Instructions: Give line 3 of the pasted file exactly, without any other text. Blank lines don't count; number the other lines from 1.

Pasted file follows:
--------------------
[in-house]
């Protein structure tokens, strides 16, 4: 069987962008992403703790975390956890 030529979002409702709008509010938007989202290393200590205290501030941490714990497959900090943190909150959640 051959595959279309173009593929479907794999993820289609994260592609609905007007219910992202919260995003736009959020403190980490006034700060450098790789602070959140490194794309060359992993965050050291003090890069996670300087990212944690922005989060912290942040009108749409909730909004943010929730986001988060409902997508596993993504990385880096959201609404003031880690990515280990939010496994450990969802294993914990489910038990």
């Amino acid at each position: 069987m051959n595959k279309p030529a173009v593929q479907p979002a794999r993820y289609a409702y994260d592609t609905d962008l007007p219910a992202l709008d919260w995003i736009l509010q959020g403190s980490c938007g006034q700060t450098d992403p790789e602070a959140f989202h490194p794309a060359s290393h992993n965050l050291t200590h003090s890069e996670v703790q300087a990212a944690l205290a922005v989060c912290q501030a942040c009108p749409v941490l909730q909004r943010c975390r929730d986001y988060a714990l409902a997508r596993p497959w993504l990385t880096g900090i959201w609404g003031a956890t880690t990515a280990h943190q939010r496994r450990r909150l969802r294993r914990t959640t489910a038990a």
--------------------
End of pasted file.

């Amino acid at each position: 069987m051959n595959k279309p030529a173009v593929q479907p979002a794999r993820y289609a409702y994260d592609t609905d962008l007007p219910a992202l709008d919260w995003i736009l509010q959020g403190s980490c938007g006034q700060t450098d992403p790789e602070a959140f989202h490194p794309a060359s290393h992993n965050l050291t200590h003090s890069e996670v703790q300087a990212a944690l205290a922005v989060c912290q501030a942040c009108p749409v941490l909730q909004r943010c975390r929730d986001y988060a714990l409902a997508r596993p497959w993504l990385t880096g900090i959201w609404g003031a956890t880690t990515a280990h943190q939010r496994r450990r909150l969802r294993r914990t959640t489910a038990a």